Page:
Tight Lines: Gun collecting aims for historic fun
by Don Moyer
Jan 10, 2014 | 1588 views | 0 0 comments | 6 6 recommendations | email to a friend | print
During World War II, numerous companies manufactured .45-caliber pistols for use by our military in the war. Among them were the usual gun companies, such as Colt and Ithaca, but the pistols were also manufactured by the Union Switch & Signal Co. and the Remington Rand typewriter company.

The holy grail for gun collectors is probably a .45 ACP Model 1911-A1 manufactured by the Singer Manufacturing Co. As I understand it, the sewing machine company made very few of the model 1911s in .45 ACP. They were apparently issued only to aviators, and very few survived the war. If you somehow found a Singer .45 today, it would bring a king’s ransom at auction.

Unusual guns have always fascinated me. I recall visiting my old boss Carl Upton of Tracy and being totally fascinated by the historical guns in his collection. They were truly works of art. Old Carl even had a flintlock pistol from the Revolutionary War that had been manufactured by the Tower of London armory. Holding it, I could almost feel the history flowing into my hands.

Collecting unusual guns doesn’t have to be a pastime that breaks you, although it certainly could if you let it. A used AR-7 survival rifle is readily available at less than $100 dollars if you really look. It is an eight-shot .22-caliber rifle that dismantles into four parts, which all fit neatly into a plastic stock. It was waterproof and floated if dropped overboard. Made originally for the Air Force in the 1950s, it was also picked up by the Navy and was installed in jet ejection seats and life rafts. It could put food on the table until you were rescued or made your way back to civilization. Soon, civilians wanted them, too. The handy little gun is still available today as the Henry survival rifle. Whichever model you manage to get, either new or used, it’s a great little one-of-a kind gun.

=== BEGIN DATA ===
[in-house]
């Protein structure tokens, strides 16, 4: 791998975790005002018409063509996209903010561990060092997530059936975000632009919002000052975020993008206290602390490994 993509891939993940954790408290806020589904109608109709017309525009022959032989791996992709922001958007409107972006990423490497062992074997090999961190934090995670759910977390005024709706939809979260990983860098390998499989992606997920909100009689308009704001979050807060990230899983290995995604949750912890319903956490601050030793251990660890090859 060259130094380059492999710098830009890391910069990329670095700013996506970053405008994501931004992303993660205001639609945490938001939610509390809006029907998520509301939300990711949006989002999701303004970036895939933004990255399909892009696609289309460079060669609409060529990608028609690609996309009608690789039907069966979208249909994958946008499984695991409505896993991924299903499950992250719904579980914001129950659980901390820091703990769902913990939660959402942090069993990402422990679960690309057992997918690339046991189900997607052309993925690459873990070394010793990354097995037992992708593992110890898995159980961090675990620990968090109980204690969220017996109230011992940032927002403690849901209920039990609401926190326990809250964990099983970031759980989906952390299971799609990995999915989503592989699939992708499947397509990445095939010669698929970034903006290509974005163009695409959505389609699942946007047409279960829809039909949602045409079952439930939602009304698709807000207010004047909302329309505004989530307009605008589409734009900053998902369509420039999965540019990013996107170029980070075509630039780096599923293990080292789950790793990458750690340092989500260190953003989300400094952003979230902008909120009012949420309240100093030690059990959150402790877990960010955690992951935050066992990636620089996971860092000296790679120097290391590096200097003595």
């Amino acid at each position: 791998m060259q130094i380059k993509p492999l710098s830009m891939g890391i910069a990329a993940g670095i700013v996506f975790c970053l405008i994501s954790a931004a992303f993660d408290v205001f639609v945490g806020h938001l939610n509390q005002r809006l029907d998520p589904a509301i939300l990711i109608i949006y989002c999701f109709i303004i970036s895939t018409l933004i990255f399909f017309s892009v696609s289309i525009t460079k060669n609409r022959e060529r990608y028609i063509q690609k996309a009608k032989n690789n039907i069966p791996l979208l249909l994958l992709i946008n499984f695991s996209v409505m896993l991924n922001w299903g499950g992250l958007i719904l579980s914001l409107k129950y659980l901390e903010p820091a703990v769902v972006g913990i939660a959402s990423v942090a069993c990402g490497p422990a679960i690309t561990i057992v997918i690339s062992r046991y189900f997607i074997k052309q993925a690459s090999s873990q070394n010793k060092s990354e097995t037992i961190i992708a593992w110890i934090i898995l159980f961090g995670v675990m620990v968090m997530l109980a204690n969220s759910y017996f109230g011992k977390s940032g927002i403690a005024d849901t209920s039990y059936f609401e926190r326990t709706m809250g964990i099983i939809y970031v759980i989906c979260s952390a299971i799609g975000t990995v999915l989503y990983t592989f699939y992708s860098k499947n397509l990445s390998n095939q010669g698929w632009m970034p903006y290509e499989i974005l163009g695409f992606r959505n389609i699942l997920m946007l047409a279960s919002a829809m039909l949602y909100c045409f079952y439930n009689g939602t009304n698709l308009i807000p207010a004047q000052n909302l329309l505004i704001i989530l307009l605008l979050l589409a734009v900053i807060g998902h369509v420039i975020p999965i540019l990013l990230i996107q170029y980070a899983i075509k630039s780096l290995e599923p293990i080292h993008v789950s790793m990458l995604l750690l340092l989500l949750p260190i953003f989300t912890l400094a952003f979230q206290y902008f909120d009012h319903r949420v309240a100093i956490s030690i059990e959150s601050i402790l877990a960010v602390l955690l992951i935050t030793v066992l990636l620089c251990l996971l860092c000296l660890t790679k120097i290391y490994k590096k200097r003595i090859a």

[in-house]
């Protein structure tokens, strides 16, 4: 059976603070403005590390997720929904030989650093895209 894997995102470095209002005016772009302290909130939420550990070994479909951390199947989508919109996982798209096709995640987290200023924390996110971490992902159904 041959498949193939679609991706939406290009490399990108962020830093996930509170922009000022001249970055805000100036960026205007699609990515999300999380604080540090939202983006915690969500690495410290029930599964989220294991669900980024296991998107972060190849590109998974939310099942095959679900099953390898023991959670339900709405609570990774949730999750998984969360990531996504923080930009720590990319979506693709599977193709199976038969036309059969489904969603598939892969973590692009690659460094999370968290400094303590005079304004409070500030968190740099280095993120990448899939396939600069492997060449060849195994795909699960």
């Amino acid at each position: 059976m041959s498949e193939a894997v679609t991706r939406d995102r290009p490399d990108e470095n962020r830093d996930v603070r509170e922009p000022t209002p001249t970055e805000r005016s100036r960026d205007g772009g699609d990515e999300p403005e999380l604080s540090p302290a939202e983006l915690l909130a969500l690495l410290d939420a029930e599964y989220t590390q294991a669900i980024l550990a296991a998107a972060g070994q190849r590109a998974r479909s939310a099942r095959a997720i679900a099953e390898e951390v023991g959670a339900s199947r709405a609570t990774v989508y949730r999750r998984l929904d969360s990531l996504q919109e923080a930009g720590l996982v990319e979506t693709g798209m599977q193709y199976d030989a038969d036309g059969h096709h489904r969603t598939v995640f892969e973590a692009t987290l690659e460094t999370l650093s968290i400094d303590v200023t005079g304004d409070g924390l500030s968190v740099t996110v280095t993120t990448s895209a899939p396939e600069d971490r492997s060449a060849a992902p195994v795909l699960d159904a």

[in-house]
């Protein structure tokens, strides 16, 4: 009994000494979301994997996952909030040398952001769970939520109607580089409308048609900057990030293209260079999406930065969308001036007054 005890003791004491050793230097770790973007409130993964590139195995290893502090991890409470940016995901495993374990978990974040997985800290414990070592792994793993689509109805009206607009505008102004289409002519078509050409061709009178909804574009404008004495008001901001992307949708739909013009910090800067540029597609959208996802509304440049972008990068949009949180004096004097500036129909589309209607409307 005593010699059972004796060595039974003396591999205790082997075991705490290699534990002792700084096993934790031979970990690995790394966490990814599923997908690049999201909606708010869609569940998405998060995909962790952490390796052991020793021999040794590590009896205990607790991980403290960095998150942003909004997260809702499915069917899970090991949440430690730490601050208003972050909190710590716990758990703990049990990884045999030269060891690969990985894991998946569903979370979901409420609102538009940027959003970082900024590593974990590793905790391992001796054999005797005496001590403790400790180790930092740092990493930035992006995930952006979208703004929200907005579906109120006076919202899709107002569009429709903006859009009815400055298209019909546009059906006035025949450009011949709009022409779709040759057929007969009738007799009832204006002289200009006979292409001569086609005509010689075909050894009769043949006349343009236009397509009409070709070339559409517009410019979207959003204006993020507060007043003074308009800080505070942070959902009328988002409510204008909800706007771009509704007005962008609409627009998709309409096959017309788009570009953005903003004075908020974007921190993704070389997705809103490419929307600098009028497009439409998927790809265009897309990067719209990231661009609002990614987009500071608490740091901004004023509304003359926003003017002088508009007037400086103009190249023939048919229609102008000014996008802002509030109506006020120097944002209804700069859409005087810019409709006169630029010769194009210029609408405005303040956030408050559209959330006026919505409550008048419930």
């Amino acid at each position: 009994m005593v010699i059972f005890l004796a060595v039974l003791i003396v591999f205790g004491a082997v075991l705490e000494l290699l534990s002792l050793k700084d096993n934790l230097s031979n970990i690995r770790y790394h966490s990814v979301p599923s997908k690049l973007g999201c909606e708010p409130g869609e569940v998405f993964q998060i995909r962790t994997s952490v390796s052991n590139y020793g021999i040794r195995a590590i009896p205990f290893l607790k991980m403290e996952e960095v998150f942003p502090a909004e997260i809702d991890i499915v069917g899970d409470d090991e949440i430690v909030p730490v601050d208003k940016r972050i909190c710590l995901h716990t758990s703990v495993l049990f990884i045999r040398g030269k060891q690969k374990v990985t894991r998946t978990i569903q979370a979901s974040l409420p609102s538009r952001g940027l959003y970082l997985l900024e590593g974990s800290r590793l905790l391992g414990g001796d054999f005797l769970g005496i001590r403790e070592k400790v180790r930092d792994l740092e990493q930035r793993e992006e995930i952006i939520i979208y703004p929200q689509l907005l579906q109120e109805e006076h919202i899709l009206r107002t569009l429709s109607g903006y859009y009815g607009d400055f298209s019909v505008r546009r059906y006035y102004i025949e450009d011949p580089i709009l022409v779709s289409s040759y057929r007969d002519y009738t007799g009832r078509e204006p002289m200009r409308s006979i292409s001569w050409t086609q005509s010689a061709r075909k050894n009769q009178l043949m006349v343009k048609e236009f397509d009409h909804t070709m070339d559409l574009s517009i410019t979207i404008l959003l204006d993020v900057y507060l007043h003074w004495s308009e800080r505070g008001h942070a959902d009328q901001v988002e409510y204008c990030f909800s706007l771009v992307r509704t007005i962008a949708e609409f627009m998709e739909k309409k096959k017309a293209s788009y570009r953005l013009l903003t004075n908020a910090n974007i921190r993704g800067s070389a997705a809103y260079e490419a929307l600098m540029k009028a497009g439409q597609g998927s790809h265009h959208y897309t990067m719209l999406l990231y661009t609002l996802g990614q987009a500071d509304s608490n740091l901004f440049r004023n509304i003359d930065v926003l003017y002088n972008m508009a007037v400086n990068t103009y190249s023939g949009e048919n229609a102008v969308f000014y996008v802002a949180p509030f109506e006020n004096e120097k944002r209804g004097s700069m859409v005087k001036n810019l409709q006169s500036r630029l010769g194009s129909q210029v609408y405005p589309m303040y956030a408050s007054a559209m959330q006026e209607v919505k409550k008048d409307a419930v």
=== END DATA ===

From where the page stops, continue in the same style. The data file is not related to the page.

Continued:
Another unique firearm is the Savage over-under combination. A popular model is a .22-caliber rifle over a .410 shotgun barrel. It is an ideal gun for the poor working stiff who wants to hunt birds with a shotgun and small game with a rifle, but who can’t afford two guns. It’s made in a variety of calibers and gauges, but my favorite is a .223 Remington rifle barrel over a 12-gauge shotgun. A rancher could keep one in his pickup and use it one day on a marauding coyote eating his calves and then the next day on a rattler coiled next to the back porch. There are plenty of those over-under combos on ranches and farms all over America.

There are almost unlimited examples of rare or unusual firearms out there that you can collect for reasonable prices. You can hold a piece of the Revolution, or the Civil War, or the Hatfield and McCoy feud in your own hands. You can heft an M-1 like the one your grandfather carried in World War II or a Colt .45 automatic like the one his father might have carried in the war to end all wars.

You’ve got to keep your eyes open and do some research, but collecting offbeat guns can be a touchstone to American history.

Until next time, tight lines.

• Don Moyer, author and outdoors columnist for the Tracy Press, began writing Tight Lines more than three decades ago. He can be reached at don.moyer@gmail.com.

 
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